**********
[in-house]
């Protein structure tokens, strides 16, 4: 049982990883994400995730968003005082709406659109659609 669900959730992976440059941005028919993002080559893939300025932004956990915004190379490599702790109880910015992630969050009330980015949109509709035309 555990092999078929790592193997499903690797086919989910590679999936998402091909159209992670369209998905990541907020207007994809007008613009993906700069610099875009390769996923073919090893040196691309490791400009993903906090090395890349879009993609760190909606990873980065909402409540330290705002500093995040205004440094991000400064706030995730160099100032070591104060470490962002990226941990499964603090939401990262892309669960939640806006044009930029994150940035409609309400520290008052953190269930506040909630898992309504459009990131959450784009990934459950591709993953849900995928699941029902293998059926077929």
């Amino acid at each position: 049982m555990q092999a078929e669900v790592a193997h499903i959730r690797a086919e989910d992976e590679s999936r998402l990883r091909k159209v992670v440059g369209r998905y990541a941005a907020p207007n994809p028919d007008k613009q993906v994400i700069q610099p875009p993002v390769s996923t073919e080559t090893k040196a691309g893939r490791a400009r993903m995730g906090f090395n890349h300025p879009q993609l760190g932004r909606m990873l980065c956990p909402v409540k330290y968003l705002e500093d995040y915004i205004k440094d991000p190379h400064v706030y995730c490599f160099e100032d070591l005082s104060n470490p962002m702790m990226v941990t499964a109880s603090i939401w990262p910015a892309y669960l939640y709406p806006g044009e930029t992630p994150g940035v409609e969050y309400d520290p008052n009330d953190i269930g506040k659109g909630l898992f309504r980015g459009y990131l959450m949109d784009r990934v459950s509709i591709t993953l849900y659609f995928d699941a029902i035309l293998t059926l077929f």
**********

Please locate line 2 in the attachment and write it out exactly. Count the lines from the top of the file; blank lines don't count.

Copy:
């Protein structure tokens, strides 16, 4: 049982990883994400995730968003005082709406659109659609 669900959730992976440059941005028919993002080559893939300025932004956990915004190379490599702790109880910015992630969050009330980015949109509709035309 555990092999078929790592193997499903690797086919989910590679999936998402091909159209992670369209998905990541907020207007994809007008613009993906700069610099875009390769996923073919090893040196691309490791400009993903906090090395890349879009993609760190909606990873980065909402409540330290705002500093995040205004440094991000400064706030995730160099100032070591104060470490962002990226941990499964603090939401990262892309669960939640806006044009930029994150940035409609309400520290008052953190269930506040909630898992309504459009990131959450784009990934459950591709993953849900995928699941029902293998059926077929």